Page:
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I get stuck each time I need to write a constructor for any class I design. The reason is that I am not sure what should go into a constructor and what should not.

On googling for this, I got the answer that the constructor need to do only as much as to make sure that the opbect created is valid. But my query is

How do you know if an object is in the valid state?

My class represents a chess board:

public class ChessBoard
{
    List<ICellRow> lstRow;
    int cellOffset;

    //Other function

    public ChessBoard()
    {
        //What should go in here?
    }
}

How do you decide when a class has the minimum information to be in the valid state? In this specific example, makes the board class valid?

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Write your constructor last. No logic should ever be in it so the entire objects behavior may be written without it, plus you won't know precisely what constitutes a valid state in your object until it is written. (unless you use TDD) –  Jimmy Hoffa Feb 8 '13 at 14:01
    
@JimmyHoffa, You sure have valid points here. Writing constructor last will definitely help! –  TheSilverBullet Feb 11 '13 at 6:00
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3 Answers

up vote 4 down vote accepted

Think of an object as a value, just like a number or a string. That value represents a concept in the problem you’re trying to solve. For example, you might use an int to denote a distance in miles, or a number of points, or a set of Boolean flags. The value has no meaning on its own, but it does have an interpretation.

Whenever you create a value, you want to make sure its interpretation makes sense. It should be valid by construction—3 is a valid number, and “hello” is a valid string. In particular, there is no way to construct a string with a value that isn’t a string.

In addition, operations on values should be designed in such a way that every operation leads to a valid internal state, or else reports an error—whether at compile time through static typing, or at runtime through exceptions. Division by zero, for example, is not allowed on integers.

What this means for you is that the constructor of your ChessBoard class should produce a legal board state according to the game rules. For example, you could use the constructor to set the initial configuration of pieces for the start of a game. Operations on the board should then only allow you to move to other legal game states. By thinking along these lines, you can ensure that your ChessBoard accurately represents how a game of chess works in real life.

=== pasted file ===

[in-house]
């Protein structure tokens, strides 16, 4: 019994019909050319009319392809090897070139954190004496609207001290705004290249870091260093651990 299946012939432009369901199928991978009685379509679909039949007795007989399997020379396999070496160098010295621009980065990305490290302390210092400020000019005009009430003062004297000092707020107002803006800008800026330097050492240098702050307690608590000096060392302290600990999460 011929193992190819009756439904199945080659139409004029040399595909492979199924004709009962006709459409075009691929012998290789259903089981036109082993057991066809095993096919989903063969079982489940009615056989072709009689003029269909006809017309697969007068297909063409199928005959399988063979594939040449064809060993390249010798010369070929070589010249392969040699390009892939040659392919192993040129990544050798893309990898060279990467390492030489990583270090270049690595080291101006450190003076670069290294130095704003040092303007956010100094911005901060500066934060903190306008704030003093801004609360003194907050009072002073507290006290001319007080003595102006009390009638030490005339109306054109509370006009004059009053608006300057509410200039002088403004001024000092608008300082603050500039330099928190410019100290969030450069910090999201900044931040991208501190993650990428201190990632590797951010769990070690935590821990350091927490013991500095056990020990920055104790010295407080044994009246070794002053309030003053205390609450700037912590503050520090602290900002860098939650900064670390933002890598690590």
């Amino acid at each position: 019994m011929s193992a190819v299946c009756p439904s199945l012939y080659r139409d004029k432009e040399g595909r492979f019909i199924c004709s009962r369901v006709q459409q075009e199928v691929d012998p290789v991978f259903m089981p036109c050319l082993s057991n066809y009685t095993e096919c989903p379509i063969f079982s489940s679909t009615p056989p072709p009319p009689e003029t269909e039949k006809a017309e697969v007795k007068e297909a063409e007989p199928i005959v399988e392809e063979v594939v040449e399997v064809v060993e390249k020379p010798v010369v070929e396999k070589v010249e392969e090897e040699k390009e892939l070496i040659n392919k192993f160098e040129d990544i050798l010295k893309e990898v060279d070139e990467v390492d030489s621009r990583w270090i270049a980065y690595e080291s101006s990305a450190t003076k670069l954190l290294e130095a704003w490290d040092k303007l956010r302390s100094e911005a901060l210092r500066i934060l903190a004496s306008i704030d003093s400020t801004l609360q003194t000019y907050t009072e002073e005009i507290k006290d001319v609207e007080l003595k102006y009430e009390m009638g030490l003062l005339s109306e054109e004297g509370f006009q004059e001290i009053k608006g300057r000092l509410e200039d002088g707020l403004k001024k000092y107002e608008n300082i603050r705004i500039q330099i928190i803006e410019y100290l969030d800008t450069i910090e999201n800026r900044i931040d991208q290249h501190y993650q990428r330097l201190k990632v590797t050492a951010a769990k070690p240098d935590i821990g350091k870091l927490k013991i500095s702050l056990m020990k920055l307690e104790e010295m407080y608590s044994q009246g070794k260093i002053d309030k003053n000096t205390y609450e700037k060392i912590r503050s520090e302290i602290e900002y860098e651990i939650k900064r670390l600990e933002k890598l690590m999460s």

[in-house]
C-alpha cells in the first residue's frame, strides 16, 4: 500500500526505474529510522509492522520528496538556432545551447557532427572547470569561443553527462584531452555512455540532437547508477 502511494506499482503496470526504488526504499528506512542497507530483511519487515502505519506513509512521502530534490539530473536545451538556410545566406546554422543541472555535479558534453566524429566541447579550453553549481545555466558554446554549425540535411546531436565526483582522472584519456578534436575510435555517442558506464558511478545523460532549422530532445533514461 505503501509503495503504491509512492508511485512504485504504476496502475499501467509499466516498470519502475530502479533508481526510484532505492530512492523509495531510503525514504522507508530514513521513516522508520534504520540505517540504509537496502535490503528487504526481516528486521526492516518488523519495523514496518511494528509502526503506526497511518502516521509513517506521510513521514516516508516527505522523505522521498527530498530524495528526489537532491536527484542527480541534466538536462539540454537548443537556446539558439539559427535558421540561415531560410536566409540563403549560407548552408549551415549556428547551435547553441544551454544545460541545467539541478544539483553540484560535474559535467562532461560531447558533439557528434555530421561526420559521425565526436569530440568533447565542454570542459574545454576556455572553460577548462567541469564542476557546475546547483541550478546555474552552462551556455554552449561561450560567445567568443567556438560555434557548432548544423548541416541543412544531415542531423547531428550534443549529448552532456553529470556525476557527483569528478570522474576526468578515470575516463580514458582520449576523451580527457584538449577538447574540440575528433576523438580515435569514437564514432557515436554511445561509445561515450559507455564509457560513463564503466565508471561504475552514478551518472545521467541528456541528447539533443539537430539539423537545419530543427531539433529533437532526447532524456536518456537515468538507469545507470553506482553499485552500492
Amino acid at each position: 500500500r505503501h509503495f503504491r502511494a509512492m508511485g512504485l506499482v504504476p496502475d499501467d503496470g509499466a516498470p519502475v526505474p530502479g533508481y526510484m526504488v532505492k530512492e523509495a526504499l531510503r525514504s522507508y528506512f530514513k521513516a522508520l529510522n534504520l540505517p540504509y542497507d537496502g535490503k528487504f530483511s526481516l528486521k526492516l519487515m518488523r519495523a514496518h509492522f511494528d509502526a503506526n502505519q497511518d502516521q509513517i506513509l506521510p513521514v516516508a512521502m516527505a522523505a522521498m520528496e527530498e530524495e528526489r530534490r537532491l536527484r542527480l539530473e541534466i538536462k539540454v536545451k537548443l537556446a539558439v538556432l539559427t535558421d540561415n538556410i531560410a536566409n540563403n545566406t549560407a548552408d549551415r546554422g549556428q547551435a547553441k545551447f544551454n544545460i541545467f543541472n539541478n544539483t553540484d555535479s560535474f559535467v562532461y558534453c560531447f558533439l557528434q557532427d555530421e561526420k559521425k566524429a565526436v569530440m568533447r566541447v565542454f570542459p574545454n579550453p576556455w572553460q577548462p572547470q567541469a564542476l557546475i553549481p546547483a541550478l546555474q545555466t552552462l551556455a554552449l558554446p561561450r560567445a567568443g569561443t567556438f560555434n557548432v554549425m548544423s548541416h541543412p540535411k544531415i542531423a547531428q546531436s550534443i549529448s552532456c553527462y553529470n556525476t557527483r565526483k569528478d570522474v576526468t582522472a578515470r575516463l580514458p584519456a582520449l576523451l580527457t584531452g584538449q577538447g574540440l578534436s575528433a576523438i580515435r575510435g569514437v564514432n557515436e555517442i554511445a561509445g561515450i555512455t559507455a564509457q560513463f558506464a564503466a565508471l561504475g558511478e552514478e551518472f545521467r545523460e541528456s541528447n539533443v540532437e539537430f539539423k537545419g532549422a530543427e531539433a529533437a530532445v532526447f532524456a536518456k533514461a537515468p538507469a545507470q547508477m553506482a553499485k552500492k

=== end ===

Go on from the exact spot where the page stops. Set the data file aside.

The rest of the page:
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Thanks, Jon. The string and int example that you have given is really helpful! Finally I get the inkling of what people mean by a "valid" state. There is one question on the legality of the ChessBoard class. Suppose the design is such that there is a class Layout which infact determines the piece distribution on the board, then how do you include this to specify the legality of the ChessBoard class? Do you say that the valid state of ChessBoard also includes a valid Layout class? Do you initialize the Layout class from the ChessBoard class? –  TheSilverBullet Feb 8 '13 at 7:28
    
@TheSilverBullet: Yes, just follow the same logic all the way through. You can usually come up with many different data representations for a problem, because they’re just abstract representations. In real life, a chess board doesn’t know anything about chess, and it doesn’t own the chess pieces. So your data representation should just be a convenient way to think and compute things about the problem. –  Jon Purdy Feb 8 '13 at 7:31
    
And, this helps me out of my design-block! Thanks again Jon. Marking this as the answer! –  TheSilverBullet Feb 8 '13 at 11:02
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The purpose of the constructor is for you to setup the class into a user friendly default state.

E.g. If the chessboard was a graphical object for a video game then it would be reasonable to expect that the colors of the tiles would be defaulted to black and white so as to take some burden away from the programmer having to manually do this using extra function calls.

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The constructor should also make sure any structures (colloeections for example) are initialized according to your conventions.

For example, if you expect a method or a property to always return a non-null collection (even in the case there were never any items added to it) the constructor should initialize the collection. That way any calls to methods or properties dependent on the collection will be able to rely on a valid collection.

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